Sun | Jul 23, 2017

Addeah Palmer realises her dream

Published:Sunday | August 10, 2014 | 8:00 AM
Addeah Palmer - Rudolph Brown/PhotographerPalmer
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Keisha Hill, Gleaner Writer

The power of words is outstanding, and being a writer is dedicating one's own life to those words. Bound together, words form sentences, abstract metaphors, poems, articles and collected works, beautiful ones; and sometimes, words can change the world.

Being a writer is not knowing when your words will be heard or read. It is not being sure whether you can turn that fantasy into a career. However, for Addeah Palmer, her dream is finally a reality with the official publication of her book aptly titled Macca Tree Manns.

Her journey is far from flamboyant, growing up in Pipers Corner, Westmoreland. However, her strong upbringing courtesy of her grandmother, Nellie Evans, paved the way for Palmer's passion and drive to be successful as an individual and also as a writer.

"I had to go to school even when the bus was on strike. In my grandmother's mind, I had to be at school. She also taught me to put God first and study hard because education is the key to success," Palmer said.

Palmer, who is quiet and reserved by nature, attended the Unity Primary School in Westmoreland, and passed the then Common Entrance Examinations for Frome Technical High School. She had few friends at the time, but recalled that at lunch time, she and her best friend, would sit under a big tree in the schoolyard and have conversations about any and everything.

Way of passing time

Her grade nine teacher, Pauline Reid, opened her eyes to the wonders of writing and since then she was smitten. Reid taught English language and English literature and motivated Palmer. "I realised writing was something I really enjoyed. Being so introverted, writing was my way of passing time, and it soon became my voice," Palmer said.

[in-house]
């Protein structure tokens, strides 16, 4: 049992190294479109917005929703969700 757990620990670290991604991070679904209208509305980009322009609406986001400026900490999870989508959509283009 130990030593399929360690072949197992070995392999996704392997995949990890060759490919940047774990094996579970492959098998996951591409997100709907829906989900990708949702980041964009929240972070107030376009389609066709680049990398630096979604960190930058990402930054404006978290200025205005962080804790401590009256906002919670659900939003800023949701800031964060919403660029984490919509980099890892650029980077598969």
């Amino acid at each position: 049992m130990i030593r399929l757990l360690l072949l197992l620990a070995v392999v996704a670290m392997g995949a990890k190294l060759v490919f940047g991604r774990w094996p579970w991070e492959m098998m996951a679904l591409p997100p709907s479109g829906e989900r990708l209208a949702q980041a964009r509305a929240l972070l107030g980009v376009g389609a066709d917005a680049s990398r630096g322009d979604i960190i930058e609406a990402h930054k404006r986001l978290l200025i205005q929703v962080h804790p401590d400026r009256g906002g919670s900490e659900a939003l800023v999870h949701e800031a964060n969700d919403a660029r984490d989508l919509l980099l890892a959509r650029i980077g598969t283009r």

"I received very good grades and I even wrote outside of class. I could fill an entire exercise book with words and when I did, I gave them away. I gave one to a friend who is now deceased and it was his favourite thing. Recently, my aunt showed me one I had given to her. Their interest further helped to motivate me and it became more than just passing time," Palmer said.

Also a graduate of The Manning's School, where she completed studies in the arts; European history, literature and history, Palmer went on to obtain an upper second-class upper division honours bachelor's degree in history with a minor in human resource management.

"While growing up, I had many ambitions. I wanted to become a singer because of the luxurious kind of life I associated with it. I wanted to work in a bank and I even wanted to become a model. But one thing has stayed true from that time - writing," Palmer said.

The Macca Tree Manns is mixed with intrigue and written from a contemporary Jamaican experience. Palmer said the book was written with students in mind, however, she is not limiting her readers to that niche market.

Familiarity

'The language is patois, which many persons would understand readily. It is also entertaining, but not too far from the truth. The setting is also natural as it was done in my home parish of Westmoreland," Palmer said.

Macca Tree Manns is the first of many titles for Palmer, and she is in the process of penning yet another intriguing volume. "I see myself publishing a few more books. Ultimately, what I want to get more involved in is film, and I have already written a script. I also write poems, some of which have already been published," Palmer said.

Palmer is also motivated by the accomplishments of Jamaica's athletes on the international scene and hopes one day to add to the growth of brand Jamaica. "In the same way Usain Bolt and many other Jamaicans have used their natural abilities to bring attention to brand Jamaica, one day I hope to use my talent to bring my country recognition in a very positive way. They are all motivators, and when that time comes, it will indeed be an honour for me," she said.

Palmer is currently a senior credit officer at the Police Co-operative Credit Union, a position she has held for eight years. Macca Tree Manns is being published by Expedite Printers and will also be available online.

keisha.hill@gleanerjm.com